PDRs and quality homes don’t mix, says institute

The RIBA has condemned government proposals to expand permitted development rights, labelling plans to allow the demolition and replacement of industrial and commercial property with housing a “fundamental contradiction”.

Empty offices

Responding to the government’s proposals to reform the planning system, including commitments to reform planning fees and forge ahead with a previously trailed expansion of permitted development rights, RIBA’s professional services director Adrian Dobson said he welcomed pledges to review current house building processes, connect the development of housing and infrastructure more effectively and make land ownership more transparent.

But Dobson said there was a fundamental contradiction between the government’s professed commitment to quality and its plans to further expand permitted development.

“Current rules allow developers to create housing which fails to meet even the most basic spatial, quality and environmental standards,” he said.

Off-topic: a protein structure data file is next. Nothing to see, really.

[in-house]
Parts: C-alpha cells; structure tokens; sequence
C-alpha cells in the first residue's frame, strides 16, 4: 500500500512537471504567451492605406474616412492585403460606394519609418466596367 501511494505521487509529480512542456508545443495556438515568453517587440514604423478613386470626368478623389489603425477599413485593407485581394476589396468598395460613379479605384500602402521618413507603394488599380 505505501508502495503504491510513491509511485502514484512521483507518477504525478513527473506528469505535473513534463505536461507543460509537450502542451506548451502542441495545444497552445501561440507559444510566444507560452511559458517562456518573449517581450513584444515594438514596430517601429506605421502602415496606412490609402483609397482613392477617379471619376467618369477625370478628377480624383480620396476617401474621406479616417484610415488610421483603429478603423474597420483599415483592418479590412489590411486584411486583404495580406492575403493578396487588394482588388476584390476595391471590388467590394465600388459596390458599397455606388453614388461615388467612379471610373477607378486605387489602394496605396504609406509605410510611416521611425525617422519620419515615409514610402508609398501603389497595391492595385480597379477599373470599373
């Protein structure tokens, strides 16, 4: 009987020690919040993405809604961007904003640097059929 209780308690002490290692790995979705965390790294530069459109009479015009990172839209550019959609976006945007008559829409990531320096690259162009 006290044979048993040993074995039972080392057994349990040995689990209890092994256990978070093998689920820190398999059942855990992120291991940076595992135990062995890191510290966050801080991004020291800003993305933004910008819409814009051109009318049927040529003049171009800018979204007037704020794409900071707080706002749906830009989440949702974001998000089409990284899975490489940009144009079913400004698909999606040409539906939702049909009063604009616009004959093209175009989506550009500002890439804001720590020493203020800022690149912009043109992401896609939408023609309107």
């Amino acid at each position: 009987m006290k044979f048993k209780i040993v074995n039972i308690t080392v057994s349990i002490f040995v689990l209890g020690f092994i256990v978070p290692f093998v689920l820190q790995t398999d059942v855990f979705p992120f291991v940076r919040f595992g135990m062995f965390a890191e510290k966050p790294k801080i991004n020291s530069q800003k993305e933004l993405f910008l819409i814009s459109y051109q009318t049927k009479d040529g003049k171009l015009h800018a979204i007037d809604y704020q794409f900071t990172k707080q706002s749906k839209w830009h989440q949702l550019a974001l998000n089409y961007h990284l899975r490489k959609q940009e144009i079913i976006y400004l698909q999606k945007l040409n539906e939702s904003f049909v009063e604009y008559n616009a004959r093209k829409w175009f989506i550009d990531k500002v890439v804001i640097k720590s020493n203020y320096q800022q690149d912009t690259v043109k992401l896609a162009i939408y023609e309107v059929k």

“Rather than driving a ‘green housing revolution’, the government’s plans to allow the demolition and replacement of industrial and commercial property with housing under permitted development would make it easier to build the slums of the future.”

>> Also read: Jenrick to let housebuilders demolish vacant buildings without planning


Announcing the proposals today, housing secretary Robert Jenrick said developers would be able to demolish vacant commercial, industrial and residential buildings and replace them with what he called “well-designed homes” without getting delayed in a lengthy planning process.

Industry figures and politicians have warned for some time that bypassing the planning system for such homes often resulted in accommodation which was potentially unsafe and did not meet minimum space standards.

But Jenrick said the proposed reforms were designed to ensure that everyone had access to affordable, safe, quality housing.

Claiming the plans were a move back to a “first principles” rethink of the planning, Jenrick added: “We must think boldly and creatively about the planning system to make it fit for the future, and this is just the first step, so we can deliver the homes communities need and help more young people onto the ladder.”